According to China’s latest National Nuclear Power Development Plan, China will increase its nuclear power installation capacity from the current capacity of less than 10,000 megawatt hours(mwh) to 70,000-80,000 mwh by 2020, representing an astounding 22% annual growth rate. The Chinese government will pump $110 billion into new nuclear power plant (NPP) projects around China by 2020, of which $50 billion will be for equipment procurement. This will create a market of approximately $15 billion for foreign suppliers after taking into consideration that China mandates a minimum of 70% of equipment be sourced locally. Nearly one half (47 percent) of the total nuclear generating capacity set to come online in China by 2020 will likely be concentrated in the four southern provinces of Guangdong, Fujian, Guangxi and Hainan. This is due to a number of factors including access to abundant coastal water resources, proximity to megacities and energy consumption hubs, the scarcity of indigenous coal resources, and stable seismic conditions.
Three companies in are China authorized to design and build nuclear power facilities, China National Nuclear Corporation (CNNC), State Nuclear Technology Corporation (SNTC), and the China Guangdong Nuclear Power Corporation (CGNPC); these three represent the only three potential buyers for U.S. producers of NPP equipment hoping to export to China. These three giants are all state owned enterprises (SOEs) directly administered by the State Council – the Chinese cabinet. In practice, the Chinese central government and the three giant SOEs work together to decide on NPP planning, cooperation with foreign companies, trade within the business, and technology and equipment selection.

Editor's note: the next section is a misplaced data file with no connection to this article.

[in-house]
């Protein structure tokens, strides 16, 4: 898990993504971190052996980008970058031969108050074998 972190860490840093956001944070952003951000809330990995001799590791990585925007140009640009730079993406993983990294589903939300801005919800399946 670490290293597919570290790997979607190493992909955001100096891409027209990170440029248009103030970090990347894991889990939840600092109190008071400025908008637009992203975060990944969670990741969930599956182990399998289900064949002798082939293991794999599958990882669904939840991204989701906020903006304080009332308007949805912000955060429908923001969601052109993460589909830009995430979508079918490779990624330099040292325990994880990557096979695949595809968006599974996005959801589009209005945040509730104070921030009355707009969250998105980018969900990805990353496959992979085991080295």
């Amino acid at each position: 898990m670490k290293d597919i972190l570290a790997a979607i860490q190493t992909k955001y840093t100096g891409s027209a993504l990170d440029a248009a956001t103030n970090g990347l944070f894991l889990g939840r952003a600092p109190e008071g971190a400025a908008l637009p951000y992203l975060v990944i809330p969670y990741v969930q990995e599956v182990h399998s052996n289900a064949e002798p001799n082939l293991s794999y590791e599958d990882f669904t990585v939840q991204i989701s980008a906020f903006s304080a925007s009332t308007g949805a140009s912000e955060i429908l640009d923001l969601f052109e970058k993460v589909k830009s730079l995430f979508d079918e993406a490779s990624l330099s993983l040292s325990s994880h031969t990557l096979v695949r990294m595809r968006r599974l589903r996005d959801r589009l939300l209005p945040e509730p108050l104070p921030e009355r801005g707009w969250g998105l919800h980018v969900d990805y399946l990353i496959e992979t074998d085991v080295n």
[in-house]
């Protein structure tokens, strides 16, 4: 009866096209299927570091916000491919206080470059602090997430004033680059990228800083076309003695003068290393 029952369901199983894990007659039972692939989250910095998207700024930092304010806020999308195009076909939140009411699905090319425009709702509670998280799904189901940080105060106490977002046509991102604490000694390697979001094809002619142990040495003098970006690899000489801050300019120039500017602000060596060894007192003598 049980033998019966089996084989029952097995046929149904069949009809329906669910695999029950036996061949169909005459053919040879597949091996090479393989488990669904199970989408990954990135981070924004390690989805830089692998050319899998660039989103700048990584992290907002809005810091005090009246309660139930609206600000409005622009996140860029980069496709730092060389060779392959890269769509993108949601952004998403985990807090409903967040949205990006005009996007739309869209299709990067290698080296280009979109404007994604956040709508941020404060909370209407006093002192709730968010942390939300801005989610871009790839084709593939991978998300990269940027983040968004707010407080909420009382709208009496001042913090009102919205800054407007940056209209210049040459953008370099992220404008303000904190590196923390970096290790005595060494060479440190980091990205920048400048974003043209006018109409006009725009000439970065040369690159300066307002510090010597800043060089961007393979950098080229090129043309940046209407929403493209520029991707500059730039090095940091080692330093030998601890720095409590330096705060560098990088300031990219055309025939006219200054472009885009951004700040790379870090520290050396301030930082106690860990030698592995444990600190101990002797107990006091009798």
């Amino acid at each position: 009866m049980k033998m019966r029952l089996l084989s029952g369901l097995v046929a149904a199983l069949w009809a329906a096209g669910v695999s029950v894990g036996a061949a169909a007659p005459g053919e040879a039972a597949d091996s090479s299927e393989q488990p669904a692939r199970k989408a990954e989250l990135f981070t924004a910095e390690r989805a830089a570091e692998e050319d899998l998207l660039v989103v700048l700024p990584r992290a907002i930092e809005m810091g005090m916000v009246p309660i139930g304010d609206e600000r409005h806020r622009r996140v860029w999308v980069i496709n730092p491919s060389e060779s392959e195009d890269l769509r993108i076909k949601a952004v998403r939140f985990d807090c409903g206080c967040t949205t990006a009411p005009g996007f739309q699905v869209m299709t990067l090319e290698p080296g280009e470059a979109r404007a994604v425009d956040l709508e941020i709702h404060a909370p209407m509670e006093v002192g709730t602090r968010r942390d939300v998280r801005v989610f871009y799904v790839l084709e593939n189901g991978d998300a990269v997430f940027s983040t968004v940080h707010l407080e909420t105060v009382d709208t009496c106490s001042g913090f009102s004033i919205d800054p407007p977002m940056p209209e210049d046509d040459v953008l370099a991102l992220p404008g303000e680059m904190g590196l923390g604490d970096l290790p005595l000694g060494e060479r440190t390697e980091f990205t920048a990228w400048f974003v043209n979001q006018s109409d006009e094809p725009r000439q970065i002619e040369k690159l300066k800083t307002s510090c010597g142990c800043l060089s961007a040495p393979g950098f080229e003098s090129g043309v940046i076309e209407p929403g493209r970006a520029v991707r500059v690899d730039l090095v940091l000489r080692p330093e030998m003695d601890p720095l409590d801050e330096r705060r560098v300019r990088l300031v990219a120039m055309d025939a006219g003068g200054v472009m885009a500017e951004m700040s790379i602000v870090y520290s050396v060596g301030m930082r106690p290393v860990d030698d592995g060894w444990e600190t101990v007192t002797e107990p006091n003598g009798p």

The buying needs of these three Chinese SOEs can be broken into three parts: 1) the upstreammarket, including fuel (uranium), nuclear reaction coolants, zirconium alloys for fuel rod claddings,and graphite reaction moderator rods; 2) the interim stream portion, including nuclear islands,conventional islands and accessories; and 3) the downstream portion, including opportunities for exports in managerial and operational services and parts used in systems outside the reactor core.Opportunities for U.S. exports are abundant throughout these three parts, particularly because of the high reputation of U.S. nuclear technology.
China is only somewhat self sufficient in the upstream market of raw materials used in nuclear power plants. Chinese mines produce 70% of the uranium used in Chinese reactors, while China imports the remaining 30% from Kazakhstan and Australia.2 Chinese imports of U.S. graphite moderator rods recently increased. China is now the third largest buyer after Japan and Canada ofU.S. graphite. In the first quarter of 2010, U.S. graphite exports to China increased by 196.63% torepresent nearly 13% of the total U.S. graphite exports.
The interim portion of the NPP business chain represents the largest current opportunity for U.S.exporters. Under China’s mammoth nuclear energy expansion, China is building plants of two basic types. The first are Generation II reactors based on technology already mastered by Chinese domestic producers. The second variety of are Generation III reactors, for which China is still largely dependent on foreign suppliers. Currently, China plans to manufacture 50% - 60% of theunits domestically based on the older Gen. II technology, leaving 40% - 50% of the market for Gen.III nuclear equipment imports, an estimated $15 billion in market value, as previously stated.In the downstream market, similar to the interim market, the quality of products produced by most Chinese domestic manufacturers does not meet the demand of Chinese buyers. The best prospects for U.S. exporters in this portion are nuclear pumps and valves, breakers, large forging parts, and other accessories.